Stock markets will be closed this coming Monday, marking the first time that US financial institutions will shut down in honor of Juneteenth. Many investors will no doubt appreciate the extra day of peace and quiet after a week of seemingly unrelenting turbulence, and the chance to think ahead as to what may lie in store. One of the near-term events likely to have an impact on sentiment is earnings season for the second quarter, which will get under way in the first half of July. This is likely to reveal much about how inflation, consumer sentiment and growth prospects are reverberating in the executive C-suite.
Double Tailwind for the P/E Ratio
The chart below shows the next twelve months (NTM) P/E ratio along with the earnings per share forecast (green dotted line) and the trailing twelve months (i.e. actual reported) operating margin (crimson dotted line) for S&P 500 companies. There is a lot going on in this chart, and we’ll explain it all below.
The chart shows that the forward P/E ratio has come down considerably, from just under 24 in late 2020 to 15.4 times today. By this measure stocks are quite a bit cheaper today than they were then – in fact, they are at levels last seen in 2018. But are they cheap enough to suggest a turnaround in sentiment from negative to positive? That’s where it gets tricky.
Let’s do a quick refresher of P/E math. The numerator – stock prices – is clearly lower because of what has taken place in the market so far in 2022. But while prices have been coming down, earnings forecasts – the denominator – have continued to rise (see the trend for the green dotted line). So the P/E has fallen both because of falling share prices and because of rising earnings estimates. It would be great if those rosy earnings estimates would continue indefinitely. There is good reason, though, to think they won’t.
Profit margins are what everyone will be focusing on with laser-like intensity in the upcoming earnings season. In the above chart, the crimson dotted line shows that operating margins (i.e. operating profits as a percentage of sales) have risen steadily since the pandemic and remain well above their levels in 2018 and 2019. What does this mean? It means that even while dealing with sharp increases in virtually every category of input costs – from raw materials to freight and other logistics costs to labor – companies have been able to more than offset those cost increases by raising their selling prices. If you dig into the profit composition of many companies you will see that they are selling fewer units – for a variety of reasons including disrupted supply chains – but that the unit price at which they are selling is high enough to more than compensate for the lower volumes. As a result, profit margins have remained resilient.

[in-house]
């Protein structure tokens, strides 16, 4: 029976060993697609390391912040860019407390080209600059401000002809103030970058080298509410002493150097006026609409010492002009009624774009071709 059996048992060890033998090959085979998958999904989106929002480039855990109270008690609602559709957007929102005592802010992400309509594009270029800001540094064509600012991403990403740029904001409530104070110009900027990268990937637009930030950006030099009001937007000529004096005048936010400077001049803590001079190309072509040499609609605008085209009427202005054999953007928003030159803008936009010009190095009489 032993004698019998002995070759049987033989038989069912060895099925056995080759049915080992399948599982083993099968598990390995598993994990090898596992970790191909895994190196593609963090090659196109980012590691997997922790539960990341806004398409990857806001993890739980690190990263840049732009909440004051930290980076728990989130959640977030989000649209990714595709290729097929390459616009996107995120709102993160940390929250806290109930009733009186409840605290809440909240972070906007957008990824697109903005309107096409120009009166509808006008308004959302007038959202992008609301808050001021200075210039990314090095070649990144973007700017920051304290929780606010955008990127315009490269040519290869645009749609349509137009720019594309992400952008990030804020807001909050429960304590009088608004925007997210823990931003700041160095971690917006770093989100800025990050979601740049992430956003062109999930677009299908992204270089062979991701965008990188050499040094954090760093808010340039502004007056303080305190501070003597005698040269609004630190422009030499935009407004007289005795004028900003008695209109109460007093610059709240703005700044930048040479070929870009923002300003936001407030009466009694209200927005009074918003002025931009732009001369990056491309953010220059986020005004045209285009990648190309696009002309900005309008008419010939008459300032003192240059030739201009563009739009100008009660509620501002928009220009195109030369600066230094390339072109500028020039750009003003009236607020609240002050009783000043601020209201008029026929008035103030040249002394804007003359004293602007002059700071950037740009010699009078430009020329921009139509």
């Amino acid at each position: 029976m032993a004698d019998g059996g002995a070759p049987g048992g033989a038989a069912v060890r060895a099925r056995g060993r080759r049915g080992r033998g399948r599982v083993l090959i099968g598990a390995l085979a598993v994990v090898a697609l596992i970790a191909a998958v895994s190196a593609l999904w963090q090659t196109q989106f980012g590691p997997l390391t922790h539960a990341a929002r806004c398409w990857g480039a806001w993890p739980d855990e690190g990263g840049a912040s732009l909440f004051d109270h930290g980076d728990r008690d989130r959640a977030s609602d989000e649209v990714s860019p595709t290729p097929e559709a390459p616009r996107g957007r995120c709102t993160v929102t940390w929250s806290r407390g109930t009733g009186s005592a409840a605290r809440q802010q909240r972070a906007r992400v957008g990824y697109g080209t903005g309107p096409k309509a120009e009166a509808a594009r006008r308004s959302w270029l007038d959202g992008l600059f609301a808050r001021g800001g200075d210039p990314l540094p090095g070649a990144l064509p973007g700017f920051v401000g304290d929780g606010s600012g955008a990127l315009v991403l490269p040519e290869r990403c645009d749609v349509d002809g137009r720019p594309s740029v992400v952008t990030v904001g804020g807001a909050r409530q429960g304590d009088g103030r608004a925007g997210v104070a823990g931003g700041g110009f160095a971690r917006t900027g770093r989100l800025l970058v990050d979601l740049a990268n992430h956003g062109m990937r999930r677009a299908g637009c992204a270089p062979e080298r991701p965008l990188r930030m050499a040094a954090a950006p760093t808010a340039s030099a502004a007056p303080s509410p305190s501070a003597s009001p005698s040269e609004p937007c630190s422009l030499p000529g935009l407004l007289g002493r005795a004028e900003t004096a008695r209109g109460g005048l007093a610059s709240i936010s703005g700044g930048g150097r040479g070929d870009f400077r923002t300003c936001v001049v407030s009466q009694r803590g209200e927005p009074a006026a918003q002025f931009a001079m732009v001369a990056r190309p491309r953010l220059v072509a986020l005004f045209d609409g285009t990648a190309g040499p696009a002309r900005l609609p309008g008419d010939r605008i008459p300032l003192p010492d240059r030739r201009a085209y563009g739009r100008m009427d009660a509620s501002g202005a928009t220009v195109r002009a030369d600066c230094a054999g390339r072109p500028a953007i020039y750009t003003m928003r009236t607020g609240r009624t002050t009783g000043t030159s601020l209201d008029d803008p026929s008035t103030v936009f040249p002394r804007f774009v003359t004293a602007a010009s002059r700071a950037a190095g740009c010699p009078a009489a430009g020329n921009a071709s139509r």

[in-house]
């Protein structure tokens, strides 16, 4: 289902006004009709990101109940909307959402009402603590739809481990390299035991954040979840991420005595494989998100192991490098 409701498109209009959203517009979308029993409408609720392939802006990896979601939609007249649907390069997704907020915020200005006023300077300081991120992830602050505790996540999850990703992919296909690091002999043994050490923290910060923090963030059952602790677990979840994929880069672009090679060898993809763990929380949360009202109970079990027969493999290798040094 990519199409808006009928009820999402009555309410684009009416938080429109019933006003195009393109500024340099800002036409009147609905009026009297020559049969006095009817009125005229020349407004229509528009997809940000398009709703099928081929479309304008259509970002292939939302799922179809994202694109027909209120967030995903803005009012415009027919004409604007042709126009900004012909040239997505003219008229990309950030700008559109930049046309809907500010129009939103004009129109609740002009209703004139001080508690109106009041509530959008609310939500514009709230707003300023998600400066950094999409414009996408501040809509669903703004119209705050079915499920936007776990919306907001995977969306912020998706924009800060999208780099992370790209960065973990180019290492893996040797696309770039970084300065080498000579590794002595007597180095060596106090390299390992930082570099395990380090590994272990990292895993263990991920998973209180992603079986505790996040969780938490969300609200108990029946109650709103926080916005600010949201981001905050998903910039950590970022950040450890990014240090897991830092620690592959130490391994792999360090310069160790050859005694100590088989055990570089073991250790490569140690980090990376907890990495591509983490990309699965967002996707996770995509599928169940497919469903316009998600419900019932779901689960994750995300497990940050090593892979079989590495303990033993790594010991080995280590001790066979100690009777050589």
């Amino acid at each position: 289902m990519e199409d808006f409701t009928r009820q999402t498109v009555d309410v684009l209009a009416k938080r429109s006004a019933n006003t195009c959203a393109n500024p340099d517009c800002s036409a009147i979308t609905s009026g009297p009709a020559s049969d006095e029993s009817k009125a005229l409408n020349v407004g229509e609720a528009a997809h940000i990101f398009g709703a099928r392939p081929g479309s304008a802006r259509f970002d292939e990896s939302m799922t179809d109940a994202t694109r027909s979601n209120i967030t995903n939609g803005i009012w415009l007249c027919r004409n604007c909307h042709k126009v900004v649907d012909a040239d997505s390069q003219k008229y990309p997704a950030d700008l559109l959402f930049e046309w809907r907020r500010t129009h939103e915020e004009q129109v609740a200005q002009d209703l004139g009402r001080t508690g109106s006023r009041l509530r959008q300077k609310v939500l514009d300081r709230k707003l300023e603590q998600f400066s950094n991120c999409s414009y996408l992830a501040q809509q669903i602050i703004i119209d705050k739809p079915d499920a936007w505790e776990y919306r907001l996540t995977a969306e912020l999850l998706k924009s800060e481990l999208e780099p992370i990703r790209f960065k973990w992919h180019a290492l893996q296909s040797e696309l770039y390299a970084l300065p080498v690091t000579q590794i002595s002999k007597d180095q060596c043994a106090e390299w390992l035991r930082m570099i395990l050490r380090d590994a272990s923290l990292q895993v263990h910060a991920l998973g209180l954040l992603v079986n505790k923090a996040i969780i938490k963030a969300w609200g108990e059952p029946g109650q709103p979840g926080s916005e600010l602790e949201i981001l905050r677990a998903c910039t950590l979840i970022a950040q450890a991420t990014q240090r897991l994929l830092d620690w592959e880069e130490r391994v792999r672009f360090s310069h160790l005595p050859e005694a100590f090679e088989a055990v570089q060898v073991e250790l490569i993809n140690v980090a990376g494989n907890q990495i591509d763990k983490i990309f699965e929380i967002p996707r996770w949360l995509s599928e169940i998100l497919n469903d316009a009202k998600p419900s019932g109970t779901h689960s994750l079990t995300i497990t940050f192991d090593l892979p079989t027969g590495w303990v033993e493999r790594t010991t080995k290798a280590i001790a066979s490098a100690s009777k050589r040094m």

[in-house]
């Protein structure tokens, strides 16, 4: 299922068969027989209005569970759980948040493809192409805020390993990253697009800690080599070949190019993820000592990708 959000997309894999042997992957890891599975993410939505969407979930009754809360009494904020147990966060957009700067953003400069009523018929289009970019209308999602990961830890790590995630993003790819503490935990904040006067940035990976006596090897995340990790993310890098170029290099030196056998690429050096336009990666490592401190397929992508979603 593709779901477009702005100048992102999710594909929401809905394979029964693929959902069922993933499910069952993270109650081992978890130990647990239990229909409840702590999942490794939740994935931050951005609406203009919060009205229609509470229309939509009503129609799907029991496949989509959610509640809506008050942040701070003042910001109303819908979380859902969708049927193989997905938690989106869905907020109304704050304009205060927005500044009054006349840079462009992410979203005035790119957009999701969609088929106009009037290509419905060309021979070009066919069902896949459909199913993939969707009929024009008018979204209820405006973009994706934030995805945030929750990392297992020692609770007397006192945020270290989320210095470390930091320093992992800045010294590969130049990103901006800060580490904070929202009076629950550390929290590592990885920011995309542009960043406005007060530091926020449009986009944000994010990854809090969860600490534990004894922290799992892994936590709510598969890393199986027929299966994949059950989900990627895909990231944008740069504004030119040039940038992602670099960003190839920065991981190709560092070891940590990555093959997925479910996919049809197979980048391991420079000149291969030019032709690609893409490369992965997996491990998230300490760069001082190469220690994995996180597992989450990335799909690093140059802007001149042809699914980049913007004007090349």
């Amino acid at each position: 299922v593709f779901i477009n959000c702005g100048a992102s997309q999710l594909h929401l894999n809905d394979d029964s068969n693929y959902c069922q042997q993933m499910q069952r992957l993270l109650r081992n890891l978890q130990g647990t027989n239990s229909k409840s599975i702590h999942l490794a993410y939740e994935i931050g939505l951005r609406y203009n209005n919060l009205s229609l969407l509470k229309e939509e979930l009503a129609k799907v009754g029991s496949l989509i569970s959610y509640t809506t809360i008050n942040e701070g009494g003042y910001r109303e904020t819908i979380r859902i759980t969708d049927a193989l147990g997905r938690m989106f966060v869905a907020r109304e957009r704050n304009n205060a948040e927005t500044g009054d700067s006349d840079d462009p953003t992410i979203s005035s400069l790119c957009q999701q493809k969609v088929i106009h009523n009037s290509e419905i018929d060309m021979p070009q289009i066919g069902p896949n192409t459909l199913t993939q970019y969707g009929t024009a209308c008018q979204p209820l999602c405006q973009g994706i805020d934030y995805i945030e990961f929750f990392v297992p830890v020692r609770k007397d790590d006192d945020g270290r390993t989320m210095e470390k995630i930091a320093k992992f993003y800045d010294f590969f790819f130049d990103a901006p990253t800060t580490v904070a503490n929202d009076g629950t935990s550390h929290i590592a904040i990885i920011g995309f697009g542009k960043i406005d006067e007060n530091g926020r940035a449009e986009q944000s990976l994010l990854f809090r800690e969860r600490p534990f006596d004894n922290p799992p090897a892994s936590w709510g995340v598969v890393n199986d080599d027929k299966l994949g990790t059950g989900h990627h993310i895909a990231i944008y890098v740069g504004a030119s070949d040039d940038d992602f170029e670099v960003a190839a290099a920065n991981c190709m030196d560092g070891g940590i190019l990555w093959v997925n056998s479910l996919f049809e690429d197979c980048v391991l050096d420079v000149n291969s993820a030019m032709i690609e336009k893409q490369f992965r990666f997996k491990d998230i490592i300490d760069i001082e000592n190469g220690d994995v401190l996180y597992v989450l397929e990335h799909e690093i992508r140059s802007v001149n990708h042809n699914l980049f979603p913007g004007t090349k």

That resiliency is fragile. Last Friday, while all the attention was focused on the higher-than-expected inflation shown in the Consumer Price Index report, another data point came out courtesy of the University of Michigan Survey of Consumers, an index of consumer sentiment and expectations. This index fell to its lowest recorded value, comparable to the level at the bottom of the 1980 recession. Inflation, it would seem, is now firmly fixed in the minds of US households. That in turn suggests that consumer spending habits are likely to change, with some discretionary categories getting tossed out entirely while families economize on their weekly staples of food, clothing and transport.
It’s not entirely clear how much of this change in consumer sentiment is going to show up in the reported numbers as companies discuss their second quarter results. But it is very likely to show up in their forward guidance. As of today, the FactSet analyst consensus for full year 2022 is for earnings per share to grow by more than ten percent. We would frankly be surprised if that estimate is still standing when the Q2 earnings season concludes.
Better Here Than There
The good news is that, as dour as things may look in terms of the current market environment, the US economy still appears to be in vastly better shape than others around the world. The Eurozone has its own set of problems, which we will be discussing in more detail in forthcoming commentaries. China is still stuck in a problem of its own making with the government’s refusal to back off from the unrealistic zero-tolerance policy for Covid. It cannot be any fun to be a resident of Shanghai these days.
Those problems do affect us indirectly, but they have a more direct impact on their own citizens. On a relative basis, we expect the US economy to be better equipped to navigate the current troubled seas. Eventually, that means we should expect to come out stronger.